In one of his last public acts as state transportation secretary in the waning days of Gov. Bev Perdue's administration, Gene Conti went to Wilmington on Dec. 8 to preside over a bridge-naming ceremony in honor of Lanny Wilson, a Democratic Party fundraiser who was forced to resign from the state Board of Transportation in 2010 amid state and federal investigations that brought down Perdue's predecessor, former Gov. Mike Easley.
The bridge naming caused a political stir, drawing attacks from Republicans and sour feelings from some Wilmington area folks who believed Wilson did not deserve the honor.
In his remarks putting Wilson's name on the Martin Luther King. Jr. Boulevard bridge over North 23rd Street, Conti said called the bridge-naming "the highest honor N.C. DOT can bestow" and "a fitting tribute to a man who's done so much to improve transportation in this Cape Fear region," according to the Wilmington Star-News.
He didn't stop there, as the Star-News reported:
Conti said he was pleased to be naming a bridge for Wilson despite the controversy that surrounded his leaving office.
"I worked with Lanny for a long time," Conti said. "He's never taken money or done anything wrong, that I know of."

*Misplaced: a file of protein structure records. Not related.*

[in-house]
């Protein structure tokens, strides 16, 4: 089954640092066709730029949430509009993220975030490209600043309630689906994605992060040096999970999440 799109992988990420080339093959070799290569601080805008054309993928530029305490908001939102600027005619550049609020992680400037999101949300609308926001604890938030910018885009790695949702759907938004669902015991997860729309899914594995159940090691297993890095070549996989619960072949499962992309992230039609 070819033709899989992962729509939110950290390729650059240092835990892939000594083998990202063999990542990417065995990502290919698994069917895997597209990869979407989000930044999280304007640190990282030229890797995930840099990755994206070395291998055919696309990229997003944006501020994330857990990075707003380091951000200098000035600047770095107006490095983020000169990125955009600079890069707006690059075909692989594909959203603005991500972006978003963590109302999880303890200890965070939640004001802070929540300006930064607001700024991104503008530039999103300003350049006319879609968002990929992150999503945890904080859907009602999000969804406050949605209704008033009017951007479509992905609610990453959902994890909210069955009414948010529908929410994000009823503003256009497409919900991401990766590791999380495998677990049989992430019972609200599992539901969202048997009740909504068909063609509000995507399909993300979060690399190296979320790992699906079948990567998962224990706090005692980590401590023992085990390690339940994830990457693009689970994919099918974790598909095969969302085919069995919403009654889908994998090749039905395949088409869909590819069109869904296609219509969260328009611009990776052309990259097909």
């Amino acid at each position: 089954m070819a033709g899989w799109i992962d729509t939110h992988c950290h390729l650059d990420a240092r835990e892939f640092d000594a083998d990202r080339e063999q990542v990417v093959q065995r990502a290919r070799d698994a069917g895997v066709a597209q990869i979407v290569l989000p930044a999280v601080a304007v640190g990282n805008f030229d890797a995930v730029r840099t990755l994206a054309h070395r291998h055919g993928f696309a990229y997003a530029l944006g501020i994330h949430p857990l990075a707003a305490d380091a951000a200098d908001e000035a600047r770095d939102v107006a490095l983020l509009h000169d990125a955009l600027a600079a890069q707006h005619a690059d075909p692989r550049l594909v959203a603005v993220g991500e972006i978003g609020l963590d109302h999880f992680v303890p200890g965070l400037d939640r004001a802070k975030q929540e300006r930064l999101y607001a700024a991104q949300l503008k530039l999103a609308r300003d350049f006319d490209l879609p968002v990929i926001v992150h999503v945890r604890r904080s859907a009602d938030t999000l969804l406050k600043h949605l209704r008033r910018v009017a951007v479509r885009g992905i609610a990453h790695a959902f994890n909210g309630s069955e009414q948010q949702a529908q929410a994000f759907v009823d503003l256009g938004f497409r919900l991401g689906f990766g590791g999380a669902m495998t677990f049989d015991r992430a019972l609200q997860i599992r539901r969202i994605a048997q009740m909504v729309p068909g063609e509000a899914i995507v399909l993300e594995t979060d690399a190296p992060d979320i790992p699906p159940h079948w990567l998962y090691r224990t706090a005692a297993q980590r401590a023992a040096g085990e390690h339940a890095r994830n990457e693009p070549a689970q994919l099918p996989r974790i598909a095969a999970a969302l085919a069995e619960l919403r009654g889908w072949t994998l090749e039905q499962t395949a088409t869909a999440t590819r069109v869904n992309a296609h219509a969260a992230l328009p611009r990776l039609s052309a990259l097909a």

It's true that Wilson was never accused of taking money. He was the man who gave the money.
But: Nothing wrong that he knew of?
Copious evidence including his own testimony before the state Board of Elections showed that Wilson funneled gifts and cash to Easley to secure political access and to advance his real estate interests. He financed a Carteret County real estate development where Easley was given a $137,000 discount on a lot. He admitted making campaign contributions to Easley that the Board of Elections ruled illegal.
Easley and his aide Ruffin Poole were convicted of felonies. Wilson was not charged with a crime.
Asked in advance why he was conferring the honor on Wilson, Conti provided this email reply on Dec. 7 (he misidentified the roadway that now carries Wilson's name):
“The City of Wilmington requested that an interchange on I-140 be named for Lanny Wilson in honor of the work he did on that project and his many other civic endeavors in Wilmington and New Hanover County. It is the practice of the naming committee to accept the recommendations of the local government consistent with the Board’s guidelines. In this case, that standard was met and there were no objections raised either by the committee members or at the time the full board approved it.”
That sounds as if it was a matter as routine as granting the city's request for a new traffic signal. But it wasn't.